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Sebastian Rotella Discusses the 'Man Behind Mumbai'

ProPublica's Sebastian Rotella (Credit: Lars Klove)

Earlier this week, senior reporters Sebastian Rotella and Dafna Linzer talked about Rotella’s two-partMumbai attack investigation. Rotella and Linzer have decades of experience reporting on terrorism and foreign policy issues, and they shared their thoughts about the story.

Explaining how Lashkar-i-Taiba recruited men for the Mumbai attack, Rotella tells Linzer, "They direct these 10 young men from the countryside, to Mumbai where they have never been before, every step of the way. Down to details like: how much ammunition to use, what settings to put their guns on, who to kill, who not to kill, what to say to the authorities when they are trying to negotiate things."

Articles discussed on this podcast:

The Man Behind Mumbai

Mumbai: The Plot Unfolds, Lashkar Strikes and Investigators Scramble


Mike Webb: Hi. I'm Mike Webb and you're listening to the ProPublica Podcast. This past weekend, ProPublica and the Washington Post teamed up to publish the story behind the story of the 2008 Mumbai Terror Attack. It's an in-depth account of the key figures involved, the terror group Lashkar-i-Taiba, their possible connections to Pakistan's Inner Services Intelligence Directorate. And ultimately, what the Obama Administration is doing to stop Lashkar.

For this podcast, we had two of our national security experts talk about the piece: Senior reporters Sebastian Rotella and Dafna Linzer.

Rotella, who wrote the piece, has covered international terrorism issues for years as a foreign correspondent with for L.A. Times and then with ProPublica. And Linzer was a national security reporter for the Washington Post before she joined ProPublica in 2008.

The following is from their discussion, taped on Monday, Nov. 15. Here's Linzer.

Dafna Linzer: Sebastian, one of the things that really interested me in this piece was the professionalism of Lashkar i Taiba. How did they become so organized and effective? Take me through some of their growth

Sebastian Rotella: Well, they grow out of the late 1980s when a lot of jihad groups are formed fighting the Soviets in Afghanistan and based in Pakistan. But in the case of Lashkar, one of the reasons they have become so professional and paramilitary is because, from the beginning they were used as a proxy army by the Pakistani armed forces and intelligence against India in the battle for Kashmir. And throughout the '90s and into the early 2000s, they are pretty openly funded, trained, equipped and directed by the Pakistani security forces. So you have testimony in multiple cases, from the late '90s and early 2000’s, of Pakistani military instructors and intelligence people screening, training, talent spotting in these complex of camps that this group ran.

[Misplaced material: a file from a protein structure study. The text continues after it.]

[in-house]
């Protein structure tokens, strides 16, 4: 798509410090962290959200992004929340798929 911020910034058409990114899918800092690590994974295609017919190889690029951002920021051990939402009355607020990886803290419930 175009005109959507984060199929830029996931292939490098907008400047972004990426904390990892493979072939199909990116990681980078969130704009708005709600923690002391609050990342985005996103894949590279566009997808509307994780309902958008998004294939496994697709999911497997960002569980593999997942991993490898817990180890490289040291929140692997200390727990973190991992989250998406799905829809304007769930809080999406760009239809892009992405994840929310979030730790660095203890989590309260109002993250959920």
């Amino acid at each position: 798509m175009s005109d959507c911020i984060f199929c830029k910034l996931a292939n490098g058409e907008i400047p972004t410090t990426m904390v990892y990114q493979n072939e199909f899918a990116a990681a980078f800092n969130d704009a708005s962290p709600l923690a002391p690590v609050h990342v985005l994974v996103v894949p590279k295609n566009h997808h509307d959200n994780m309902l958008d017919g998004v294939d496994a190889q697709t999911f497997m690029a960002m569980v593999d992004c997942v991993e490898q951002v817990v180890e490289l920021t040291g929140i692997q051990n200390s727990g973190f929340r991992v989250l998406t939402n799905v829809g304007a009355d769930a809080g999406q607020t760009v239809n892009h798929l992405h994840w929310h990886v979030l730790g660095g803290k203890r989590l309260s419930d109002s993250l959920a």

So even though the group is outlawed in Pakistan in early 2002, there is pretty strong evidence that the relationship continues. And as is seen, for example, in the Mumbai plot, that there is a role of Pakistani people and still of Pakistani intelligence and funding and directing the reconnaissance in Mumbai before the attacks.

Linzer: And yet here they are, so many years later after the 2002 decision by Pakistan. And suddenly, they are looking for American targets as part of their war here. How has the Obama administration handled this? I mean, they come into office and they are going after al Qaeda, they are going after the Taliban. I mean, they are focused sort of on the post-September 11 terrorism front, and this organization is looking for American targets. What happens?

Sebastian: Once the Obama administration comes into office, Mumbai has happened, so that was the big wake up. So the Obama administration basically comes into power as the counter terrorism agencies are scrambling to catch up to this threat. One of the things that I learned in my reporting was that the investigators on the ground who respond to Mumbai and are doing the investigation, the American investigators who are working with the Pakistanis and the Indians, discovered that there is just a fundamental lack of the kind of intelligence and background information that there was on other groups. You know -- photos, debriefings, organizational charts, and an in-depth analysis.

But the Obama administration, I think, steps into a whole new world. Because Lashkar has attacked Mumbai and they have gone out of their way in Mumbai to single out targets and people in a way to make sure that they kill Americans that they kill Britons and they kill Jews. So they have to include Lashkar in their game plan against Islamic terrorism.

Linzer: Do you get a sense, just sticking a little bit for a minute with the policy of the Obama administration that they want to do that. I mean can you imagine a scenario in which they are going to widen the parameters of the authorization to use military force for example to include Lashkar?

Sebastian: That's a very difficult area because Lashkar is a particularly difficult group to confront in Pakistan, because it has had these ties to the security forces and then because it has a political clout. I mean, Lashkar has a great political popularity, particularly in Punjab, because it runs charities and hospitals and madrasas, and because of its fight against India. So that's delicate. But certainly, the Obama administration has been compelled by law. Six Americans were killed in Mumbai and the investigation showed a lot of scouting and a lot of work done by Lashkar to go after western targets. So they have been compelled to after the group, both specifically in the aftermath of Mumbai, and also just realizing how much of a role it was playing as a threat, and how it had widened its war to really go after the west directly.